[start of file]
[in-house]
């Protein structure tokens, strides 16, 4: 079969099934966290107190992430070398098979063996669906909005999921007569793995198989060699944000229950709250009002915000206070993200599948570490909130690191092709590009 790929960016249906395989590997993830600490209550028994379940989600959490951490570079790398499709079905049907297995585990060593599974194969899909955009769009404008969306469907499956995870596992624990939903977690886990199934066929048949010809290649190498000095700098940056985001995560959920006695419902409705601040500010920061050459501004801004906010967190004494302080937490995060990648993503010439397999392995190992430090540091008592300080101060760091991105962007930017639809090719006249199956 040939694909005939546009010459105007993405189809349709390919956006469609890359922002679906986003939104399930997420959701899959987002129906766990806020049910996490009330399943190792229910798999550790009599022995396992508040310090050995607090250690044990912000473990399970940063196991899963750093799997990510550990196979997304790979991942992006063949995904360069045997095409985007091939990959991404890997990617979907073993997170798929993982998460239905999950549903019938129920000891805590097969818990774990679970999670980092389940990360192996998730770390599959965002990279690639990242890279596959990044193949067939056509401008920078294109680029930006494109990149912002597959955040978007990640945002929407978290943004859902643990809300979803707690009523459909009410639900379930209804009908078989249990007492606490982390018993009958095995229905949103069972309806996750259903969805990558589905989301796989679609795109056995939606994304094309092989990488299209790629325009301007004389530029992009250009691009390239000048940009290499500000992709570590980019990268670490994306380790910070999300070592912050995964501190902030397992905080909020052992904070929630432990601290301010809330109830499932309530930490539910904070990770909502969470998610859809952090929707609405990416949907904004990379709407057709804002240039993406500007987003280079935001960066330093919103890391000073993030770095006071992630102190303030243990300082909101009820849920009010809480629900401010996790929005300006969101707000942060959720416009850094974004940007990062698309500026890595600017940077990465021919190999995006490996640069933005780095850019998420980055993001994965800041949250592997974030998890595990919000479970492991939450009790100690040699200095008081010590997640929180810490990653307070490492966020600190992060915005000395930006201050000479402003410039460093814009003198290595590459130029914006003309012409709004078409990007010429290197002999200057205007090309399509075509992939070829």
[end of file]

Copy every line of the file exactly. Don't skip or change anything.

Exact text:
[in-house]
């Protein structure tokens, strides 16, 4: 079969099934966290107190992430070398098979063996669906909005999921007569793995198989060699944000229950709250009002915000206070993200599948570490909130690191092709590009 790929960016249906395989590997993830600490209550028994379940989600959490951490570079790398499709079905049907297995585990060593599974194969899909955009769009404008969306469907499956995870596992624990939903977690886990199934066929048949010809290649190498000095700098940056985001995560959920006695419902409705601040500010920061050459501004801004906010967190004494302080937490995060990648993503010439397999392995190992430090540091008592300080101060760091991105962007930017639809090719006249199956 040939694909005939546009010459105007993405189809349709390919956006469609890359922002679906986003939104399930997420959701899959987002129906766990806020049910996490009330399943190792229910798999550790009599022995396992508040310090050995607090250690044990912000473990399970940063196991899963750093799997990510550990196979997304790979991942992006063949995904360069045997095409985007091939990959991404890997990617979907073993997170798929993982998460239905999950549903019938129920000891805590097969818990774990679970999670980092389940990360192996998730770390599959965002990279690639990242890279596959990044193949067939056509401008920078294109680029930006494109990149912002597959955040978007990640945002929407978290943004859902643990809300979803707690009523459909009410639900379930209804009908078989249990007492606490982390018993009958095995229905949103069972309806996750259903969805990558589905989301796989679609795109056995939606994304094309092989990488299209790629325009301007004389530029992009250009691009390239000048940009290499500000992709570590980019990268670490994306380790910070999300070592912050995964501190902030397992905080909020052992904070929630432990601290301010809330109830499932309530930490539910904070990770909502969470998610859809952090929707609405990416949907904004990379709407057709804002240039993406500007987003280079935001960066330093919103890391000073993030770095006071992630102190303030243990300082909101009820849920009010809480629900401010996790929005300006969101707000942060959720416009850094974004940007990062698309500026890595600017940077990465021919190999995006490996640069933005780095850019998420980055993001994965800041949250592997974030998890595990919000479970492991939450009790100690040699200095008081010590997640929180810490990653307070490492966020600190992060915005000395930006201050000479402003410039460093814009003198290595590459130029914006003309012409709004078409990007010429290197002999200057205007090309399509075509992939070829």